The Plaintiff filed an ERISA lawsuit setting forth a claim for breach of fiduciary duty against United and Referral.  The Plaintiff’s first argued that United had waived the “active employment” eligibility requirements (which, on their own, would mean that the Decedent’s coverage had ended in June 2015 for the Voluntary Life Policy and June 2016 for the Basic Life Policy) because it continued to accept premiums even though it knew that the Decedent was not actively employed.  The Plaintiff also claimed that United had waived the “written notice” requirements for extension of coverage.  However, the court found that such an argument would create coverage where it did not exist in the Policies, and found as well that the Plaintiff had not shown sufficient evidence of “an intentional and voluntary relinquishment of United’s right to require a written request for continued coverage . . . .”

 

With regard to the Plaintiff’s claim for equitable surcharge under 29 U.S.C. Section 1132(a)(3) against United for breach of fiduciary duty—a remedy that would provide “compensatory damages for actual harm caused by . . . breach of duty”—Plaintiff argued that United had a duty to develop a system to confirm eligibility before it accepted premiums, rather than waiting until a mistake occurred to implement a system.  Citing Fink v. Union Cent. Life Ins. Co., 94 F.3d 489, 492 (8th Cir. 1996), the court rejected that argument, finding that “United had no duty to train or supervise Referral because United did not have the authority to select or remove the plan administrator.”  In addition, Referral was responsible for determining eligibility and updating United on which employees should be covered under the Policies.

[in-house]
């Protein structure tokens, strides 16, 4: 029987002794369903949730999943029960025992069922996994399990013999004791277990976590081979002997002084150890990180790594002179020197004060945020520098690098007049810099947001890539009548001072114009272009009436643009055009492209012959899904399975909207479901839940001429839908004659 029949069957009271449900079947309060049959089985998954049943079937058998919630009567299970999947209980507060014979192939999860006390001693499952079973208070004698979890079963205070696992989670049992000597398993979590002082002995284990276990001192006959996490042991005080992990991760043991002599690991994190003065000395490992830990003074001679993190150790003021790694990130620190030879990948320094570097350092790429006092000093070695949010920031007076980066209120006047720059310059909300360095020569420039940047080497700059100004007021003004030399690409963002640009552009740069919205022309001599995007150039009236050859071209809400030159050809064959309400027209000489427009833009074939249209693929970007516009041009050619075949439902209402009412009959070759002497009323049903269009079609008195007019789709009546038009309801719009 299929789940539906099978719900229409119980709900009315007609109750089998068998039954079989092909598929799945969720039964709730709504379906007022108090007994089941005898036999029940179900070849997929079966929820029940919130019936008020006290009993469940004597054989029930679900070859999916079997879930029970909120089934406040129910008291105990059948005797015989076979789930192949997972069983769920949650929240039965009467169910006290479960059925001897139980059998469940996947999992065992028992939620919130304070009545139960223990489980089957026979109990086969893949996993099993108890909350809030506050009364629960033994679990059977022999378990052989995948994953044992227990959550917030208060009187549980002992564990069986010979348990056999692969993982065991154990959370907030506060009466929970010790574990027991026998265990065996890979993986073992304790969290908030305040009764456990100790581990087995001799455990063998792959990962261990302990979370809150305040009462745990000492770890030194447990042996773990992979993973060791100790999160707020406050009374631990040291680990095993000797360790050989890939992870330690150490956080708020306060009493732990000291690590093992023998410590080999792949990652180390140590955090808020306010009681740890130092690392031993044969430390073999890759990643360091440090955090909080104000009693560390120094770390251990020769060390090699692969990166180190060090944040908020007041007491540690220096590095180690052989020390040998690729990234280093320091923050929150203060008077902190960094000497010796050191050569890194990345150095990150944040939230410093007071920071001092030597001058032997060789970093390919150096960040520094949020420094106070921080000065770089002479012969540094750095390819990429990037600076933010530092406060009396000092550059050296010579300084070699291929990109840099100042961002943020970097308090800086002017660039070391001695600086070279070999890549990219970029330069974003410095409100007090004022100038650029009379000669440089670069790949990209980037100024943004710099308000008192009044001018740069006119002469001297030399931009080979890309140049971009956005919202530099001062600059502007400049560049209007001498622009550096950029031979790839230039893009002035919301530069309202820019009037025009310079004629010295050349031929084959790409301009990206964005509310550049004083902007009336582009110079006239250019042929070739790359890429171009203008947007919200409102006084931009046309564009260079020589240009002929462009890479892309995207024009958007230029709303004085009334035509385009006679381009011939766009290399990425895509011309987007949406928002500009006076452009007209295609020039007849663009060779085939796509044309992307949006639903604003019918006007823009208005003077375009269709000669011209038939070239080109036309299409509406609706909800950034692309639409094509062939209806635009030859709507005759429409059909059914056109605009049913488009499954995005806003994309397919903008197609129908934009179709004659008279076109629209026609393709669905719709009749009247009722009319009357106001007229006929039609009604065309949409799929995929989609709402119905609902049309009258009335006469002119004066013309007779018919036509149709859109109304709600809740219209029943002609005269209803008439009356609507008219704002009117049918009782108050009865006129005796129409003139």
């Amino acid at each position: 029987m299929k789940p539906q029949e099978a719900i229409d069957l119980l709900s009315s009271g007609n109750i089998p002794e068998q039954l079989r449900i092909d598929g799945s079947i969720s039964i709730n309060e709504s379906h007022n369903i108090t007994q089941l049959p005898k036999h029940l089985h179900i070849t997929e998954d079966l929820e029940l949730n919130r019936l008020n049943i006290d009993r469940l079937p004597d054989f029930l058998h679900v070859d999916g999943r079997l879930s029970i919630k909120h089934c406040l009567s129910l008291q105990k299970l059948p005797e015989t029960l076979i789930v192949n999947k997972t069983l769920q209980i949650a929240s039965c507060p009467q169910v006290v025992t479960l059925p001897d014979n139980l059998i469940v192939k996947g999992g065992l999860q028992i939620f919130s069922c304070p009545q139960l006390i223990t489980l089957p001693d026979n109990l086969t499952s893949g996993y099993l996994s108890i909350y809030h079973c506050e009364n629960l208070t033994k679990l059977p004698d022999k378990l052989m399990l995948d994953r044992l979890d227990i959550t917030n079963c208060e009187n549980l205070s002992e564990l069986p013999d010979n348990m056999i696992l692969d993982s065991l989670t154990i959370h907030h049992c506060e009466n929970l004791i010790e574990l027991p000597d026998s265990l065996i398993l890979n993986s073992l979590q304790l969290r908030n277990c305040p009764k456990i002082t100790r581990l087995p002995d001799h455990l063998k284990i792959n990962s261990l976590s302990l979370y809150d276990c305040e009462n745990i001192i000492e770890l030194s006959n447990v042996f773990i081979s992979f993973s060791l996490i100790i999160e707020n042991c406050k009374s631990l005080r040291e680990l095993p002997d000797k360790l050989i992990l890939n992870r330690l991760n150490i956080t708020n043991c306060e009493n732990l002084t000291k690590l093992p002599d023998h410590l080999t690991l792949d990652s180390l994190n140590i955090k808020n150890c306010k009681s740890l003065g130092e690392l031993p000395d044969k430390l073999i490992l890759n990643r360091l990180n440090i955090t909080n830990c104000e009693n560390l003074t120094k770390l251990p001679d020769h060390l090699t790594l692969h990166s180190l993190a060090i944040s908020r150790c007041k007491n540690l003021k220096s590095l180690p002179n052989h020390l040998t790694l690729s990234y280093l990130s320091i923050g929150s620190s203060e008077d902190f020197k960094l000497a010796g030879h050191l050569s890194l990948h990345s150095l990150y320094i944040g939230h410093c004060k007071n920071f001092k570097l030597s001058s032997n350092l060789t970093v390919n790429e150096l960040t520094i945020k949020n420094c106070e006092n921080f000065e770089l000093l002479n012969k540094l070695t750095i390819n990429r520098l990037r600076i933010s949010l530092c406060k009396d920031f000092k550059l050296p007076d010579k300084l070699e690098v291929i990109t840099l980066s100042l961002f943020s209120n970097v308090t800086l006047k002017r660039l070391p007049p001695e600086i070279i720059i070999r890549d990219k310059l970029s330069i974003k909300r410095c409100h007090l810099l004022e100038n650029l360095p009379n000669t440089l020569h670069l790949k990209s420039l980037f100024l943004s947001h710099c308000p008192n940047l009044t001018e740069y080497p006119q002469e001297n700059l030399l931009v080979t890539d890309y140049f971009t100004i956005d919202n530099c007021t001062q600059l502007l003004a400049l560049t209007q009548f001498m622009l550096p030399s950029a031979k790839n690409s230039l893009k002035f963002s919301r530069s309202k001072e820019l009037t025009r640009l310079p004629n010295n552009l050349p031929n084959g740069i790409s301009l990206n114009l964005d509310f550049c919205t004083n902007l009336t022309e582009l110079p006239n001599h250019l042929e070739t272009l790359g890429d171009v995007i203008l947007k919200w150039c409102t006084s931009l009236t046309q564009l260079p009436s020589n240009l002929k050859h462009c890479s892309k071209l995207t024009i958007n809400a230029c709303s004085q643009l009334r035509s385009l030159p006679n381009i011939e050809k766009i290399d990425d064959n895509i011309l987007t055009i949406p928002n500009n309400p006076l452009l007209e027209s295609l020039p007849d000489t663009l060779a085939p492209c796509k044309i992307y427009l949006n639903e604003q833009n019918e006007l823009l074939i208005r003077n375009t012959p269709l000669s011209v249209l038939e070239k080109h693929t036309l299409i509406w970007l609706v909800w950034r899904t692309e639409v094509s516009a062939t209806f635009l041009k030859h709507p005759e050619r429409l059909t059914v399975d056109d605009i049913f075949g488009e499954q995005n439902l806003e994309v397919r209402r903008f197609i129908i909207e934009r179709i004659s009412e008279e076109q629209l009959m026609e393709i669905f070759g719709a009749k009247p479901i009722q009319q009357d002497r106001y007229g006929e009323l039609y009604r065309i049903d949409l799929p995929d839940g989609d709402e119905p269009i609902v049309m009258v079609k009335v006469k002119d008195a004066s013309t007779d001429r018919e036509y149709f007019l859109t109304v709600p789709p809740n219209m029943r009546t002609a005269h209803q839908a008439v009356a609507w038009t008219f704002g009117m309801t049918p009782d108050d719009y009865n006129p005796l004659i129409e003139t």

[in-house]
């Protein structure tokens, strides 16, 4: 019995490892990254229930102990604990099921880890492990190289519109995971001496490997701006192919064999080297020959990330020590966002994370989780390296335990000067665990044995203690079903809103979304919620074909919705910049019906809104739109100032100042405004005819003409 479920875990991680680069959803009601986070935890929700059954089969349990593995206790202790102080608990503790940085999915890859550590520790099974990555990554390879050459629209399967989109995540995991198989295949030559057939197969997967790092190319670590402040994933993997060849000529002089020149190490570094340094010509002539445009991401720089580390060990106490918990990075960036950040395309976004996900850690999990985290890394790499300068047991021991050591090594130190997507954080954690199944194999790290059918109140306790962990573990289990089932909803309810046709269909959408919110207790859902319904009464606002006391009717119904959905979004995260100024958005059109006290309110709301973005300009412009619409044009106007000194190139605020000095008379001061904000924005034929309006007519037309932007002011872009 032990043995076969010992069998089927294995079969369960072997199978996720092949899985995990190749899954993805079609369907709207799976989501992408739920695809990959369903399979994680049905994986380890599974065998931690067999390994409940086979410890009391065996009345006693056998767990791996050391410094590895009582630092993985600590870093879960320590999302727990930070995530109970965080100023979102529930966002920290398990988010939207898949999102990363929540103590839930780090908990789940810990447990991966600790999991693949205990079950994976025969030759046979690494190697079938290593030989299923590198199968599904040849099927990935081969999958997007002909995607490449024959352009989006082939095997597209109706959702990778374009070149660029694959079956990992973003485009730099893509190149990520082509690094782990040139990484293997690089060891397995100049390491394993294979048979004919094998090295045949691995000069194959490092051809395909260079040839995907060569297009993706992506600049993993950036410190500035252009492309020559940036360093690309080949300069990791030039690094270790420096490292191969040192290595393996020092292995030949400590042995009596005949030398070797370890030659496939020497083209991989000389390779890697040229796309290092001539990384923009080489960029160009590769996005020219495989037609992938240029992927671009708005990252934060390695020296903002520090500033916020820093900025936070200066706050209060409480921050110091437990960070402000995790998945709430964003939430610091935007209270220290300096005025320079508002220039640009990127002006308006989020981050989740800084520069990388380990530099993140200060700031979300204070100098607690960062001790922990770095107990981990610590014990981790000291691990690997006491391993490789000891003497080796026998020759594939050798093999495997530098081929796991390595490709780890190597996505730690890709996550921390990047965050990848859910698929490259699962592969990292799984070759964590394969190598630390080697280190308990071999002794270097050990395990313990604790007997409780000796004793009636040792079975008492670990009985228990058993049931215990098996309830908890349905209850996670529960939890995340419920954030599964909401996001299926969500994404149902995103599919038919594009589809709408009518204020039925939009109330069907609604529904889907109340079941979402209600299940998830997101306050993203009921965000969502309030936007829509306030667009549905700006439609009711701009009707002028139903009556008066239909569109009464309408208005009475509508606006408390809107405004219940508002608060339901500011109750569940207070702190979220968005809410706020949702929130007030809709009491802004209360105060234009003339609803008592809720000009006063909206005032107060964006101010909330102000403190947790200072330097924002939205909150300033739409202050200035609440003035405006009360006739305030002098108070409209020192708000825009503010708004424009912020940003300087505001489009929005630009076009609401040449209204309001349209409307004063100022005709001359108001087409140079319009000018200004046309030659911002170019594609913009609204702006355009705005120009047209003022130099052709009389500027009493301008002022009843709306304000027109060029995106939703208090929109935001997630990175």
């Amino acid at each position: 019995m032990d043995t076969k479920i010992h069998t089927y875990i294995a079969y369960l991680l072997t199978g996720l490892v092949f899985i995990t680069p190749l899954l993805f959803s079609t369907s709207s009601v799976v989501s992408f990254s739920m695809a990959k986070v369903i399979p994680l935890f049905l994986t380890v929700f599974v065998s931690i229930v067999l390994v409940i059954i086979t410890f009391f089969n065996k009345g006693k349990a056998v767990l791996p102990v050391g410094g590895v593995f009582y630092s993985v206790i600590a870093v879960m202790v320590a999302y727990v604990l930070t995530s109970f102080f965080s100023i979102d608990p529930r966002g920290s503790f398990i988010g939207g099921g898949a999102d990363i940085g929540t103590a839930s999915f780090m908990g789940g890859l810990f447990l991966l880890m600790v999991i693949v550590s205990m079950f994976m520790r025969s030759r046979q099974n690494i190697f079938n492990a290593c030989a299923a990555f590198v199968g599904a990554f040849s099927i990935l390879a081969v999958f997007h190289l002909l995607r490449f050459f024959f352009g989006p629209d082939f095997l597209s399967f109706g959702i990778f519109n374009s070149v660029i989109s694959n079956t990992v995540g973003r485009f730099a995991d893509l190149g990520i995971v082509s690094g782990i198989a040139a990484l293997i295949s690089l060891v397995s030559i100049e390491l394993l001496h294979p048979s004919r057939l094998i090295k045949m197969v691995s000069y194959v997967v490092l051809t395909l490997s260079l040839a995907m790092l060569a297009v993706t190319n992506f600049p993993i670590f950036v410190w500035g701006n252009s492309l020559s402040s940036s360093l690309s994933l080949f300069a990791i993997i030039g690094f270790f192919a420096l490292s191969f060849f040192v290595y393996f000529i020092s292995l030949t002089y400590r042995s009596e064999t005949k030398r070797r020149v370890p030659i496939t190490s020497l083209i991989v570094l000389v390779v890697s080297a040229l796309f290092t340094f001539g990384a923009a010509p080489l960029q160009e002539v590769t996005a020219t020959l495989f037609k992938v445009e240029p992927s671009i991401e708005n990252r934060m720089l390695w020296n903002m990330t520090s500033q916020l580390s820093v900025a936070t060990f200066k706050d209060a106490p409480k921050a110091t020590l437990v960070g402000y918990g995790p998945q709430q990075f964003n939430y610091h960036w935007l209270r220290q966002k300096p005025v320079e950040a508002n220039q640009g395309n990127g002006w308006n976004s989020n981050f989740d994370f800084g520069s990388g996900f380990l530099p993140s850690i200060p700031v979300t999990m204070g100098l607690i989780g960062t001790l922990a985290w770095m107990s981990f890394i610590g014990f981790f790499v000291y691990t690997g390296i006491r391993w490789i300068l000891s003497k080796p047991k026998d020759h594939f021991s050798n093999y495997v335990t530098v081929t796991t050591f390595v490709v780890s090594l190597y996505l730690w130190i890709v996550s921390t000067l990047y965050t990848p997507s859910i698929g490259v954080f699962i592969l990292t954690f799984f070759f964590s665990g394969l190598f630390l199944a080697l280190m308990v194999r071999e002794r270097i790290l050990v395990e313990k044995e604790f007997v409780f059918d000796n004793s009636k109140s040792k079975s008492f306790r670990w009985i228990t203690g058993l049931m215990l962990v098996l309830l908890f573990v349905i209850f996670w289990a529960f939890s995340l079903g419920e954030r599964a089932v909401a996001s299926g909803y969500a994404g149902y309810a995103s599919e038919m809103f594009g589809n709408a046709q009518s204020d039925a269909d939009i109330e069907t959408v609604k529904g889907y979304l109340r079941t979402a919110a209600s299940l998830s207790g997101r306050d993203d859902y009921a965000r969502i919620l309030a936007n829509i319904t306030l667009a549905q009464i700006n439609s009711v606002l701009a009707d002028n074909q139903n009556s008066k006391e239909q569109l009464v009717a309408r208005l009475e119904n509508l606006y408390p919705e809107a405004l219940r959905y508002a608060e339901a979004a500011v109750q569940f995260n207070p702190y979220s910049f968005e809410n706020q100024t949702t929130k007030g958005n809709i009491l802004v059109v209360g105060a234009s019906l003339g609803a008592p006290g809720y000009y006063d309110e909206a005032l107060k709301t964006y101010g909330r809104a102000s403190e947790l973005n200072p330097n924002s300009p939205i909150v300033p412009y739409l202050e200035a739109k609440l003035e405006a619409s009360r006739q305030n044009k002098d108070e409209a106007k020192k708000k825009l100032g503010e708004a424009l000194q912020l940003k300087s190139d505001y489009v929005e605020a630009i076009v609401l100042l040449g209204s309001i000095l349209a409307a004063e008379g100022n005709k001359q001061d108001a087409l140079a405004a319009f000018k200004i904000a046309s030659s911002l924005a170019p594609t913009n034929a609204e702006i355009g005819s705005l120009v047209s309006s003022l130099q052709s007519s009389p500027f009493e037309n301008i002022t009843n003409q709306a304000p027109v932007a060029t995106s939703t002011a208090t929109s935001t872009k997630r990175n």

Referral was also found to be a fiduciary under the policy because it is the plan sponsor and plan administrator, and breach of duty, the court ruled, was indicated by Referral’s misrepresentation to the Decedent that she would continue to have life insurance coverage.  That promise was false and material and led to “detrimental reliance by the plaintiff.”  In re Computer Scis. Corp. ERISA Litig., 635 F.Supp.2d 1128, 1140 (C.D. Cal. 2009).  The standard for material misrepresentation involves “a substantial likelihood that it [the misrepresentation] would materially mislead a reasonable employee in making an adequately informed . . . decision.”  (Id. At 1141.)  With respect to detrimental reliance, that standard was met because the Decedent, trusting in what Referral told her, “lost the opportunity to convert or port her coverage, or obtain coverage she wanted through another channel, such as on the individual market for life insurance.”

 

It is noteworthy that the court rejected Plaintiff’s claim of derivative liability on the part of United based on Referral being its agent, and granted summary judgment in favor of the Plaintiff onhis claim against Referral in the amount of the Policies’ combined face value, $143,550.00; it also allowed Plaintiff to file a motion for reasonable attorneys’ fees and costs.  It appears that Plaintiff’s counsel did not cite important and relevant Ninth Circuit authority that clearly would have made the insurer liable for the acts of the employer (this is why it’s important to hire the best ERISA lawyers in California, the McKennon Law Group PC).  Even though the court awarded summary judgment against the employer on all claims but one, that one claim for the value of the life insurance policies under the doctrine of equitable surcharge proved invaluable for the family of the deceased employee.